Second Summit on New Media Art Archiving
June 10, MACBA – Convent dels Àngels. Panel.
Keywords: non-fungible tokens, preservation, distributed ledger, blockchain, digital art
This panel examines claims of blockchain as a preservation tool, neither buying into mass deception around NFT marketing nor rejecting the reality that a subset of artists create significant, challenging works that inherently utilize these technologies. Preserving software is in the wheelhouse of professionals but distributed ledgers have unique, nuanced challenges.
Artists have experimented with cryptocurrency incentivized distributed ledgers such as blockchains since the advent of Bitcoin. In parallel, crypto advocates frequently claim that distributed ledger protocols will ensure an accessible and immutable record of anything registered to it, including artwork. This panel examines this idea with nuance, neither buying into the mass deception around NFT marketing tactics nor rejecting the reality that a subset of artists are creating significant, challenging works that inherently utilize these technologies. Preserving the asset may seem to be in the regular wheelhouse of preservation professionals, who have decades of experience developing guidelines for saving software-based art, but ledger-based technologies have their own preservation promises and challenges.
- John Bell is a software developer and artist at Dartmouth College, USA. His work there includes acting as Director of the Data Experiences and Visualizations Studio, Associate Director of the Media Ecology Project, Manager of Dartmouth Research Computing’s Digital Humanities Programx, and teaching as a Lecturer in Film and Media Studies. His research focuses on collaborative creativity and has produced everything from utilitarian semantic web publishing platforms to aggressively useless installation art. In addition to his work at Dartmouth, he is Assistant Professor of Digital Curation at the University of Maine, where he teaches the preservation and presentation of digital media, and Senior Researcher for the Still Water Lab. He holds one of what is believed to be the first three collaborative doctoral degrees ever conferred in the United States, the other two of which are held by the co-authors of their collective dissertation on collaboration in the arts. http://www.johnpbell.com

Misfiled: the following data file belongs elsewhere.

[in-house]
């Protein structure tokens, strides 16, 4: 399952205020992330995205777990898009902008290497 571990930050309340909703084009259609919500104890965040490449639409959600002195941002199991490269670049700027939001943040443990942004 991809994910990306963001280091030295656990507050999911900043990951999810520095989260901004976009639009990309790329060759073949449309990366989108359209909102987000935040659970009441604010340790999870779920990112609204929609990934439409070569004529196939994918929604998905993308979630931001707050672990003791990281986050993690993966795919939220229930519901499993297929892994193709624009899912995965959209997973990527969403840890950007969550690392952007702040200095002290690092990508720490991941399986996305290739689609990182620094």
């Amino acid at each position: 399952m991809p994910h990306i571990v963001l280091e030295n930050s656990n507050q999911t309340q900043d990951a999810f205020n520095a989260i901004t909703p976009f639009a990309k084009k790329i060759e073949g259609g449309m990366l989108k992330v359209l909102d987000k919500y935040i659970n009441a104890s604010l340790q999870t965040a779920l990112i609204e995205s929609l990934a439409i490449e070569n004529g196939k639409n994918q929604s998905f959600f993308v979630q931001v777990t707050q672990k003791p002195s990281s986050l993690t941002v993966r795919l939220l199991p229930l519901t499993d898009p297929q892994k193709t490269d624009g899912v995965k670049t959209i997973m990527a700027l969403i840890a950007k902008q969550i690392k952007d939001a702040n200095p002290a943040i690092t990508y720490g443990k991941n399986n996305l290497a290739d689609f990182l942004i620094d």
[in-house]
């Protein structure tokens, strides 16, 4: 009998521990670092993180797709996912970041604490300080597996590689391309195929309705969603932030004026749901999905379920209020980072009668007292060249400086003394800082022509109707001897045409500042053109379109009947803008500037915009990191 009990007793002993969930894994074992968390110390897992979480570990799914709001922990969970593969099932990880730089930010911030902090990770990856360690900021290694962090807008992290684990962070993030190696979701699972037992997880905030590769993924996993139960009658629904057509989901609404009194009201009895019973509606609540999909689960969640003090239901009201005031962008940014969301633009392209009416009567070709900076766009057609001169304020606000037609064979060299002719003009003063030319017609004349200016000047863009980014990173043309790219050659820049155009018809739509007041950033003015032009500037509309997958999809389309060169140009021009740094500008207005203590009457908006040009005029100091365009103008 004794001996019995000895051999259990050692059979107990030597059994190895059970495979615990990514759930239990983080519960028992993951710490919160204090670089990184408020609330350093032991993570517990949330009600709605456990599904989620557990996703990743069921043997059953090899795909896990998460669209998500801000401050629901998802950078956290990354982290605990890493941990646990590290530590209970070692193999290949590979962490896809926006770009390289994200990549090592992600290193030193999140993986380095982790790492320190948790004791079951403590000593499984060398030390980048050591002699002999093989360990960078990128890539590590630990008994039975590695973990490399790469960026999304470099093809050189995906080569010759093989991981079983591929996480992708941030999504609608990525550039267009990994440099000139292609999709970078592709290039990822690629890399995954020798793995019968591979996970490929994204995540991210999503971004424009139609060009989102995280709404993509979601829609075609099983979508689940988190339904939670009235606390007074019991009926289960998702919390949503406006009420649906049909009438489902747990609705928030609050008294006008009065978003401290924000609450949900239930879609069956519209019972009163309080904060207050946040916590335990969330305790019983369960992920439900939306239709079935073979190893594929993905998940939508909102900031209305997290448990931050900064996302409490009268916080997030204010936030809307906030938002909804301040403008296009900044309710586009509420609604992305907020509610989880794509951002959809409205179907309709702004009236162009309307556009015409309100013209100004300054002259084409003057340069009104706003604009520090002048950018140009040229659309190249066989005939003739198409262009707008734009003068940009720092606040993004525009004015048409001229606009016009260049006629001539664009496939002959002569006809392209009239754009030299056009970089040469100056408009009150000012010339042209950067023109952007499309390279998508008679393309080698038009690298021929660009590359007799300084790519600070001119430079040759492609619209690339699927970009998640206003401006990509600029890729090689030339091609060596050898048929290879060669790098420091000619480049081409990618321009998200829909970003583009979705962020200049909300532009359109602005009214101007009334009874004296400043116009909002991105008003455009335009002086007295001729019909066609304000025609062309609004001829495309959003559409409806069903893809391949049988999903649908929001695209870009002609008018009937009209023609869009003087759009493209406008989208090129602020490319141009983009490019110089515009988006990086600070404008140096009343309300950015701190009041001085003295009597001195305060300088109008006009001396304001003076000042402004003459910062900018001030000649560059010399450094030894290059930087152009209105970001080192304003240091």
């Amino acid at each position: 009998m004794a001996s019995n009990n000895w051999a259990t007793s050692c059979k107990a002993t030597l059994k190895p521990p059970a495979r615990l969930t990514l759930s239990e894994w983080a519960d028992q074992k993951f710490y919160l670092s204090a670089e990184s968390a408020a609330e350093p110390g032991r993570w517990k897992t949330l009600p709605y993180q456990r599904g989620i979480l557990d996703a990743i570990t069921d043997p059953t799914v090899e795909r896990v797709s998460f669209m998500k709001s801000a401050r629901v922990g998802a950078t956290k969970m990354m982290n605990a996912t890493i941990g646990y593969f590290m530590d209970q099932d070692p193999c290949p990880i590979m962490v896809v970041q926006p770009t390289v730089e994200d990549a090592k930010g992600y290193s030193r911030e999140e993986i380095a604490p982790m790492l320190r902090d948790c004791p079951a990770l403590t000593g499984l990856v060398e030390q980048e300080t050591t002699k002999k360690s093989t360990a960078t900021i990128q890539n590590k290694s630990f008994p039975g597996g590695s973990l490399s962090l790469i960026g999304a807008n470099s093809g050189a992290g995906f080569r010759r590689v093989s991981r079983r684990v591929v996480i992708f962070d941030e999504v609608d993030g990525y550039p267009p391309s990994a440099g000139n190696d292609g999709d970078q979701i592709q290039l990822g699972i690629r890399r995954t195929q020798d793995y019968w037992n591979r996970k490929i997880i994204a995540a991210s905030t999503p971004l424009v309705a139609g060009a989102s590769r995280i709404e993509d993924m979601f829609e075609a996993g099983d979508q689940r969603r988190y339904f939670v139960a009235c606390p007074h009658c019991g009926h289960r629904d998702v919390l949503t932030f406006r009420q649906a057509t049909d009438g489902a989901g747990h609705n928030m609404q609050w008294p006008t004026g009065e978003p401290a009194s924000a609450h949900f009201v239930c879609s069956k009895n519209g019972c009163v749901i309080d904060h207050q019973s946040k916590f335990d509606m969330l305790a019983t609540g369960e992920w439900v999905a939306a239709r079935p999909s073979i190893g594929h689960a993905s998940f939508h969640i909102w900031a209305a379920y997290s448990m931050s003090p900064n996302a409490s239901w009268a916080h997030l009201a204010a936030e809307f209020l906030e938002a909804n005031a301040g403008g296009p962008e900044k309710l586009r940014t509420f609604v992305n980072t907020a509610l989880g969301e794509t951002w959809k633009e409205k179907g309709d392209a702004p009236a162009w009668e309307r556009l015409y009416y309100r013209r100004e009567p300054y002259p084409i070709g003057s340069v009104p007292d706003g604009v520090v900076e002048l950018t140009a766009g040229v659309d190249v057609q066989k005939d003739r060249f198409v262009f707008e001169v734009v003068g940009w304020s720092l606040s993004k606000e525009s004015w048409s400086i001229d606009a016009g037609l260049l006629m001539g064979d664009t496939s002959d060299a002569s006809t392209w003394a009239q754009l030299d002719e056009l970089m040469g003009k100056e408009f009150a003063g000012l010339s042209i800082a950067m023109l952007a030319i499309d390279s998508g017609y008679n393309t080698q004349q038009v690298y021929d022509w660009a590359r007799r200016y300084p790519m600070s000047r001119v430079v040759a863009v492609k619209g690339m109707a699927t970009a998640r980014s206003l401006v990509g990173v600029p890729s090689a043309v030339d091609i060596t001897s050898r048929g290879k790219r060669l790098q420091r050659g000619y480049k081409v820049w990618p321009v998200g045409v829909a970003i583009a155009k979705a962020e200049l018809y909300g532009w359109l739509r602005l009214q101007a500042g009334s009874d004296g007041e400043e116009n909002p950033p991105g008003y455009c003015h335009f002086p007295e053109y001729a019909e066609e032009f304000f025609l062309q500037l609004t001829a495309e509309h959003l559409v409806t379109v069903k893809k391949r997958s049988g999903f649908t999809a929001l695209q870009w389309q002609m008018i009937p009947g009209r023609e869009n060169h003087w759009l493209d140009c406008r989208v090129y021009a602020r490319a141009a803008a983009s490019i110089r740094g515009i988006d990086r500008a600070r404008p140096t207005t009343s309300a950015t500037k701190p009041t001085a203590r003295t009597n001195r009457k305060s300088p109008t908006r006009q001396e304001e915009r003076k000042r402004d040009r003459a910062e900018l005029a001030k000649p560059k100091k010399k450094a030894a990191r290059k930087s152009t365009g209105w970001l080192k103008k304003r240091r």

- Regina Harsanyi (USA) is passionate about improving and educating others on best practices for the longevity of variable media, from plastics to distributed ledger technologies. A graduate of New York University’s Institute of Fine Arts, Harsanyi has primarily focused on the topic of time-based media art from historical and technical perspectives in both private and public sectors. She has led major time-based media preventive conservation projects for multiple institutions, studios, and collectors, including but not limited to Museum of the Moving Image, bitforms gallery, and TRANSFER gallery. From 2017-2020, Harsanyi also facilitated over 200 exhibitions across 26 locations under Wallplay, many of which highlighted the legitimacy of creative technology. She remains dedicated to creating interdisciplinary bridges between academia, museums, collectors, corporations, and artists to better serve the longevity of complex works of art. https://www.quora.com/profile/Regina-Harsanyi
- Jon Ippolito (USA) is a new media artist, curator, and educator whose work aims to expand the art world beyond its traditional confines. As an artist, Ippolito exhibited work at the Walker Art Center and ZKM/Center for Art and Media Karlsruhe; as a curator, he curated Virtual Reality: An Emerging Medium and, with John G. Hanhardt, The Worlds of Nam June Paik at the Guggenheim; as a Professor of New Media, he founded the University of Maine’s graduate Digital Curation program. In almost 200 presentations, Ippolito has spoken out on copyright maximalism, academic insularity, and technological obsolescence. Along with his books At the Edge of Art and Re-collection: Art, New Media, and Social Memory, he has published chapters in 20 anthologies and articles in periodicals from the Art Journal to the Washington Post. http://three.org/ippolito